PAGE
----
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NDIS Rollout Too Short for Small Service NFPs


28 January 2016 at 8:35 am
Staff Reporter
Many small community based disability organisations offering high quality support networks to local families will struggle to reinvent themselves within the National Disability Insurance Scheme timeframe, writes Not for Profit marketing specialist Fran Connelley. Recent

Staff Reporter | 28 January 2016 at 8:35 am


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NDIS Rollout Too Short for Small Service NFPs
28 January 2016 at 8:35 am

Many small community based disability organisations offering high quality support networks to local families will struggle to reinvent themselves within the National Disability Insurance Scheme timeframe, writes Not for Profit marketing specialist Fran Connelley.

Recent media articles regarding cost blow-outs from the NDIS trial sites have once again bought the disability sector back into the spotlight, where it will likely stay for some time in the run up to the June 2016 national rollout of the NDIS.

Nearly one in five Australians (4.2 million) has a disability and 45 per cent of those live in poverty. In terms of quality of life for people with a disability, Australia sits last in OECD rankings on poverty for people with disabilities.

The current disability market is fragmented and inefficient with providers delivering homogenous, heavily funded services. Reform is long overdue. The average disability charity depends on government for up to 90 per cent of its total revenue. The flip side of that coin is that only one-third of providers have more than three month’s cash reserves.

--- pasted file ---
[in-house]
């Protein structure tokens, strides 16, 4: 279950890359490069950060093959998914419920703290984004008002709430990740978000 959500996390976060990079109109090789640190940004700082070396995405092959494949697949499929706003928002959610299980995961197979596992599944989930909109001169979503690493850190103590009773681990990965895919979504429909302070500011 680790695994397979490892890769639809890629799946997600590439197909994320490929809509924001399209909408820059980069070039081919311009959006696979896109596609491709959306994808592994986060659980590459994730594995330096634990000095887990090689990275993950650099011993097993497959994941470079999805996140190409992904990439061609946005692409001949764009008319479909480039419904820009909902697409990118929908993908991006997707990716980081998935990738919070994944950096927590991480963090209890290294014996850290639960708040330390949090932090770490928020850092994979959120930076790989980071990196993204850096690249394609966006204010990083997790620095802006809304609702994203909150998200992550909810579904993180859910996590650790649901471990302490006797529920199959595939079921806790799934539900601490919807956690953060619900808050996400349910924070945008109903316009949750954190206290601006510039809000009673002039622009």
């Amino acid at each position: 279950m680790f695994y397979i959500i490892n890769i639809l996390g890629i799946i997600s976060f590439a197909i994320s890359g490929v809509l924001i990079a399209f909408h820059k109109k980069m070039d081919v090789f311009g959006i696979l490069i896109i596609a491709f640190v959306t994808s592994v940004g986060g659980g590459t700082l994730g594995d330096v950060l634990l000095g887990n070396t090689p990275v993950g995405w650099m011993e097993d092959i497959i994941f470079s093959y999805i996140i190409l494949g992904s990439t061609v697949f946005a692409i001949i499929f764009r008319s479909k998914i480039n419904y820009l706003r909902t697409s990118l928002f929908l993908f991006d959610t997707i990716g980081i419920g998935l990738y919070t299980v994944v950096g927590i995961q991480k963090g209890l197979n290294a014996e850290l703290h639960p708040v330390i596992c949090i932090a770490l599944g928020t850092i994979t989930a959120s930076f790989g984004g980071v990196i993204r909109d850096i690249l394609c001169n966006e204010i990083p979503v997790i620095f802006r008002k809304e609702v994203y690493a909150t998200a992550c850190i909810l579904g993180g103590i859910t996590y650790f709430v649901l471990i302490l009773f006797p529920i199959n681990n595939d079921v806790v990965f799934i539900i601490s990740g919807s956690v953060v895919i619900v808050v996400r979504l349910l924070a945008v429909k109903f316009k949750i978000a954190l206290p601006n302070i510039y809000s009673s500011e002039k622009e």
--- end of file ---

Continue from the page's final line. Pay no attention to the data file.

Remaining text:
The NDIS is a welcome innovation in social policy, however the speed with which it’s rolling out is creating massive market disruption and rapidly leading to increased market concentration. Many smaller providers, accustomed to block funding from government will struggle in the transition to a far more competitive, user-pays market for disability services.

The implications of this most significant reform in the history of Australian disability services cannot be underestimated. With the pricing constraints as they stand, larger providers are at a distinct advantage.

Smaller providers with traditional business models must be prepared to innovate, to partner with people with disabilities and create completely new services and new service models with the customer as the starting point for every decision.

A healthy disability market is one that offers people with disabilities and their families a distinct choice of services and providers. This requires a market comprising providers of all sizes, offering high quality support and a breadth of specialised niche services.

Unfortunately, many small community based organisations offering high quality support networks to local families will struggle to reinvent themselves within the NDIS timeframe.

This article draws from research with 15 disability CEOs and sector thought leaders in Australia and the UK which were conducted for my new book, How to Thrive under the NDIS. A Pathway to Sustainability for Service Providers.

About the author: Fran Connelley is a Not for Profit marketing specialist and Director of FC Marketing. Over the last 20 years, she has worked with many well-known organisations to help them build their brands and diversify their income. Connelley is the author of the eGuide, Managing your Non-Profit’s Annual Report. Her new book, How to Thrive under the NDIS – A Pathway to Sustainability for Service Providers, will be released late February.



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